We made our second checkpoint Jenolan Caves, (170km at 4:18pm, 62 minutes inside the cut off time). Andrew and I were so cold that the small heater in the room didn’t do much to warm us up. After a nice chicken parma meal with coffee, it was time to brave the freezing conditions outside and tackle the climb out of Jenolan to Oberon. On reflection, the climb out of Jenolan was the only time I felt warm and sweaty. Although the route to Oberon was undulating, it was mostly downhill and the wind direction was more side on. It was still slow going in the sleet and snow. Conditions were similar from Oberon to Tarana to Lithgow our next checkpoint.

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Although Lithgow was only 81km from Jenolan Caves, it took over 5 hours of hard slogging to get there, (251km at 10:40pm, 4 minutes inside) a very close call but we survived the cut off. At the time, I had forgotten that we had started 10 minutes later and Tim indicated that all the times would be pushed back accordingly. We stopped at the Lithgow Macca as that’s the only place we could get a meal. When you’re dog tired, any place serving hot food and drinks, and heated will do. A woman and her daughter at the counter told us that her car registered the outside temperature at 1 degree. Since it was still blowing a gale, the wind chill factor would have pushed the temperature lower.

Reluctant as we were to leave the warm confines of Macca, we dragged ourselves out to tackle the last big climb up Mt Victoria. The GPS route guidance took us through Hartley Valley Road and a section of unsealed road that we negotiated through safely. The climb up to Mt Victoria along Hartley Vale Road was relatively easy compared to the Jenolan Caves climb. It’s probably the easiest climb up to Mt Victoria out of the three options available, GWH and Bells Line. Andrew and I were relieved when we got to the top of Mt Victoria as we knew it’s mostly downhill to our next checkpoint at Penrith.

Our spirits picked up when we got back onto the GWH as we were feeling more confident of making it to Penrith before the 4:52am cut off. It was exhilarating riding as we hammered from Blackheath to Blaxland. Andrew was riding so strong that I was struggling to keep up. We received a couple of friendly honks from passing motorists, seeing two crazy cyclists out on the road when most sane people would have been asleep. We lost a bit of time at Blaxland missing the Wilson Way turn off that takes us into Emu Plains via Mitchells Pass, a one way road.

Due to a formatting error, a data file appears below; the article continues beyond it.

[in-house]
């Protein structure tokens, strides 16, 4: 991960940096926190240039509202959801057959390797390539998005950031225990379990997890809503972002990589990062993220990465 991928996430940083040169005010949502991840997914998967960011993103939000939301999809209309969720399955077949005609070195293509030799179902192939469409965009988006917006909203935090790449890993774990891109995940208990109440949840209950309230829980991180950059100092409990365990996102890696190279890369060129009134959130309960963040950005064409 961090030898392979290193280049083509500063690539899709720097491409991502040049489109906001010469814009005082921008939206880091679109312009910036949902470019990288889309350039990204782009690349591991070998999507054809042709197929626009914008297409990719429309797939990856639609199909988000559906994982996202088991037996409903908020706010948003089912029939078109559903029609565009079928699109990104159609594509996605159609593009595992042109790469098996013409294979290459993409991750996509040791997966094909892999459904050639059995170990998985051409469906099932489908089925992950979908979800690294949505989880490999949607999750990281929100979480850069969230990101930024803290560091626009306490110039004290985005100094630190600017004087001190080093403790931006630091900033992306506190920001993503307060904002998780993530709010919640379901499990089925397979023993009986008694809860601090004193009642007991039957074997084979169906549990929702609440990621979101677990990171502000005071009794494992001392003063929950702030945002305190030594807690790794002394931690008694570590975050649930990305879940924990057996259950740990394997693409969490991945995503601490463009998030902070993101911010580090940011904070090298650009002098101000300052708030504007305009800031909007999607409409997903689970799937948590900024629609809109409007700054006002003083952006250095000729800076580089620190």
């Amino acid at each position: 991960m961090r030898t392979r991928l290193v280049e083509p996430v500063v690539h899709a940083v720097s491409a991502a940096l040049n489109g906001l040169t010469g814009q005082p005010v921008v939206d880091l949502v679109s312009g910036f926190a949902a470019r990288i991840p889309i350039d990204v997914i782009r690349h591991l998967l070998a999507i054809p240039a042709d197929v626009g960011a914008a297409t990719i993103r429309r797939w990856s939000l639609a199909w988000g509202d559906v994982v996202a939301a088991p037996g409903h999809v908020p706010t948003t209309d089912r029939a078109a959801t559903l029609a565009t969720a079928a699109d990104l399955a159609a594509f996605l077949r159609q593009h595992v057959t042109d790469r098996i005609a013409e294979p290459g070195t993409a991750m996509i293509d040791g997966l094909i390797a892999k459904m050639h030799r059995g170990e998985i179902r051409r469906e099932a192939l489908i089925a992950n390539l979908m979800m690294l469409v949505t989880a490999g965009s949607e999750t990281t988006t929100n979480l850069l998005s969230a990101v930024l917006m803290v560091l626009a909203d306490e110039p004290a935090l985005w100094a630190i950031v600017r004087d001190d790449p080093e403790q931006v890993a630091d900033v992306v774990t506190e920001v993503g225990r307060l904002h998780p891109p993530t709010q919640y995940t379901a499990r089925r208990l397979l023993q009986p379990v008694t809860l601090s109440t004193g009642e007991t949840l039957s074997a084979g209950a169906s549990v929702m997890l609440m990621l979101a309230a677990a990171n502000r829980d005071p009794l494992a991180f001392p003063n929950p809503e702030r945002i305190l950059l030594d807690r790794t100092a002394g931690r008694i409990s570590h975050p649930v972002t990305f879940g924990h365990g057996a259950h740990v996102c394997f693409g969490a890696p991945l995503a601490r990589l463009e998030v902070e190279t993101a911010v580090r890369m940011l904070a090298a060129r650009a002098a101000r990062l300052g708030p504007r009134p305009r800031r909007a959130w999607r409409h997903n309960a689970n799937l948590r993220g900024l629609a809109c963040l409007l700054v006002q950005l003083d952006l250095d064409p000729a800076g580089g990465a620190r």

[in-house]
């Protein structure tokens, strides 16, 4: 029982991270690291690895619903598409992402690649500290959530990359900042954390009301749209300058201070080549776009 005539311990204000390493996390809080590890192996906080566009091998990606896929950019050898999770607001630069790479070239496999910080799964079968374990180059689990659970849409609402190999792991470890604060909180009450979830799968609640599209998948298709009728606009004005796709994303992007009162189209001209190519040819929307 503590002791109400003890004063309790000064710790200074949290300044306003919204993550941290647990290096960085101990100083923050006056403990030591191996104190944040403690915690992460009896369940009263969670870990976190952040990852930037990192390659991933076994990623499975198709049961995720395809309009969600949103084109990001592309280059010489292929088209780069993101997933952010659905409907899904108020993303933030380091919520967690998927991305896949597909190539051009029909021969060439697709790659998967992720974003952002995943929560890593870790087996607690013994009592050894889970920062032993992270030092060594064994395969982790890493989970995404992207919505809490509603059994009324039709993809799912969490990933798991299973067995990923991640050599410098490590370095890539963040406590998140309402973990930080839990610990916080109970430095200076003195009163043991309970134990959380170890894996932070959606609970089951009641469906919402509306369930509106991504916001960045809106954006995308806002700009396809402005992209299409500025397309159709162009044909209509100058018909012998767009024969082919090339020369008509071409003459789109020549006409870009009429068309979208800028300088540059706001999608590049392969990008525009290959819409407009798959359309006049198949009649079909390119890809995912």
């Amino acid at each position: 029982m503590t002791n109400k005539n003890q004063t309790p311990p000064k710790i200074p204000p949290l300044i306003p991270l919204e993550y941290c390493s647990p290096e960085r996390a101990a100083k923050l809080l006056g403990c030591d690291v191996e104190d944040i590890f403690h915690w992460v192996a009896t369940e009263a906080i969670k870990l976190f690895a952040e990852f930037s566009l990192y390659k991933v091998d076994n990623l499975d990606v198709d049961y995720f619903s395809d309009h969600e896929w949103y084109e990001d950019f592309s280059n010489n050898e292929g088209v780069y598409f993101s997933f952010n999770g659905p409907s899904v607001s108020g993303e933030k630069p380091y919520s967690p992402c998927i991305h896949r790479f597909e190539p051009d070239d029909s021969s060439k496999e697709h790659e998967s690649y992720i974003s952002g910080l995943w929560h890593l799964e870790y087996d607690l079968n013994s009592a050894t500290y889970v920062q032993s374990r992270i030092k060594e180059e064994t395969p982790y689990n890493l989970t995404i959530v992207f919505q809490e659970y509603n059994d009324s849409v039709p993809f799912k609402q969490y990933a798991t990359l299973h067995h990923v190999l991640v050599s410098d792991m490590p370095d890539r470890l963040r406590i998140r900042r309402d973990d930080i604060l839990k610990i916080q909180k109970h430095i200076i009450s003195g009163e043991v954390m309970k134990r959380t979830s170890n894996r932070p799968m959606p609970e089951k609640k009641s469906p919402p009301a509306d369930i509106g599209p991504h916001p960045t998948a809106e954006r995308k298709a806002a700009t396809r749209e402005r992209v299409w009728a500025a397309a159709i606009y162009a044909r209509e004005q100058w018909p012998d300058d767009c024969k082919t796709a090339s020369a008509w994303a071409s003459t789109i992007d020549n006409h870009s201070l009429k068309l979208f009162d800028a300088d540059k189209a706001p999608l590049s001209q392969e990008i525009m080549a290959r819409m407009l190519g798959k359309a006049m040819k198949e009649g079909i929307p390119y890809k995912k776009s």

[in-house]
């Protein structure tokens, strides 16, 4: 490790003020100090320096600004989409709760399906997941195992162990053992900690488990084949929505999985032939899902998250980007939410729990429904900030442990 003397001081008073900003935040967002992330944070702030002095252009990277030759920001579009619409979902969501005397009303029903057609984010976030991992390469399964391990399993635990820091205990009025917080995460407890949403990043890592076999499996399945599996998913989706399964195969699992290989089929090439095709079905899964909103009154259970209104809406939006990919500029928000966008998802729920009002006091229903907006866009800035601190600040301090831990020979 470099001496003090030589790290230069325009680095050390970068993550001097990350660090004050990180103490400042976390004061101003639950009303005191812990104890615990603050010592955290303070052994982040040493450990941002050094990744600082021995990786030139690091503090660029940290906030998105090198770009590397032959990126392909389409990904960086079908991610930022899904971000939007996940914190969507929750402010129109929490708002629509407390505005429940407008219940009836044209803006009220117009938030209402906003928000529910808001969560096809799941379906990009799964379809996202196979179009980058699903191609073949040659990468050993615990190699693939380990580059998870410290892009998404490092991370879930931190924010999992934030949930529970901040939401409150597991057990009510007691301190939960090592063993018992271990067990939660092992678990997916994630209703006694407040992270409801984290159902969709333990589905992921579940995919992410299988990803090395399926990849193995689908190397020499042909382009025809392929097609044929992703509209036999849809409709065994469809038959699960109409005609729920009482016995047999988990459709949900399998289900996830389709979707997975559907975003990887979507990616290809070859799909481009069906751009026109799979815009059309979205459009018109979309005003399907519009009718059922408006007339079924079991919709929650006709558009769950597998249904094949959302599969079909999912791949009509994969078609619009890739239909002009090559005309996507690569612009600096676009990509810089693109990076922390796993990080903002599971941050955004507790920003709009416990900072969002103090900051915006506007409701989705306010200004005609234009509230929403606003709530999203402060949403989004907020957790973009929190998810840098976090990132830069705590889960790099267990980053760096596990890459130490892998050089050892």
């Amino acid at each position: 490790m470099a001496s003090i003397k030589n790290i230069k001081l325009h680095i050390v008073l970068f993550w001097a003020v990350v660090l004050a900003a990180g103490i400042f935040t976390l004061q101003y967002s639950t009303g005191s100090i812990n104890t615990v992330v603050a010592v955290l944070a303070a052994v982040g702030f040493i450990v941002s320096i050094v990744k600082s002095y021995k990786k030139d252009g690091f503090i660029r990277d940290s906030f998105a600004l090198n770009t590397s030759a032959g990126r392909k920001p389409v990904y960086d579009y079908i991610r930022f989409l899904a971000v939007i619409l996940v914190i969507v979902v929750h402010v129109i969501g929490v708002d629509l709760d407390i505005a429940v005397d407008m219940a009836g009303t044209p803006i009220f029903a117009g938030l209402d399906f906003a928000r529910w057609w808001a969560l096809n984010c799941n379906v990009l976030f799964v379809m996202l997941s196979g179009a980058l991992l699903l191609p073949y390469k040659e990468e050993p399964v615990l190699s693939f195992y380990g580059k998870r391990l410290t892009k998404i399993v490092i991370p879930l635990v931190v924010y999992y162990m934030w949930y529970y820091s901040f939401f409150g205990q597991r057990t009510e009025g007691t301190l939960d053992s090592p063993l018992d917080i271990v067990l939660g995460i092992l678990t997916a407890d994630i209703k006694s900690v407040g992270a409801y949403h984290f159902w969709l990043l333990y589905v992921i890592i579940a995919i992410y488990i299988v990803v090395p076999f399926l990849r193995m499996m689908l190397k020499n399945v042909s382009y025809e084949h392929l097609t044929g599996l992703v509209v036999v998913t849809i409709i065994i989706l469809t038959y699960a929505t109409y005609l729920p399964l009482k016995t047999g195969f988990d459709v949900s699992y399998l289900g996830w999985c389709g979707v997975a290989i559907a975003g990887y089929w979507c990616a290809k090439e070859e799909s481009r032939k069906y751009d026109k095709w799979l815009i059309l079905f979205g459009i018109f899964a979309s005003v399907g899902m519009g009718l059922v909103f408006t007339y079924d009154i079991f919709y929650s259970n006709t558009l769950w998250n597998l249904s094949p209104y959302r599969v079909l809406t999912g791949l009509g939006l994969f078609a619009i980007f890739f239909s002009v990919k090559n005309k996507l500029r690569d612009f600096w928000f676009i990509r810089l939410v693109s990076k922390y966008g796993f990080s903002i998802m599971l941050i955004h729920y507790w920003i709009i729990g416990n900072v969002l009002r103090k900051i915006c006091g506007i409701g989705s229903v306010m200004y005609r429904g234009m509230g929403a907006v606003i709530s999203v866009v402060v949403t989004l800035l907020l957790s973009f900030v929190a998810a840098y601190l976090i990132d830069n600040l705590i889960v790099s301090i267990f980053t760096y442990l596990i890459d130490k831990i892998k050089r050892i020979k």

We made it to the Penrith checkpoint in good time, (343km at 3:36am, more than an hour ahead of the cut off). The attendant at the Servo was so impressed after signing our brevet cards that he offered us free coffee and doughnuts. We were very appreciative of such a nice gesture. With only 58km back to our starting point to complete the ride, we were feeling pretty good having endured many hours riding in trying conditions. Although we have maps and cue sheets printed out, it’s difficult to navigate and ride at the same time with them. So, we placed our complete trust on the TCX route guidance file provided by Tim the ride organiser. Andrew and I are very grateful that the route guidance was spot on and we completed our ride at 7:15am on Sunday morning (404.2km) the extra distance takes into account the few times we got a bit lost.

After getting our brevet cards signed at the Servo nearby to officially end our pain and suffering, we congratulated each other for completing a very challenging but satisfying ride!

Andrew reckons someone should give him a slap if he mentions another Audax ride!
The route of this Audax 400 ride takes you through some of the most stunning countryside you’ll ever see, and it would be great if it was scheduled at a time of year when the longer daylight hours and hopefully warmer temperatures allow riders to take in the magnificent views.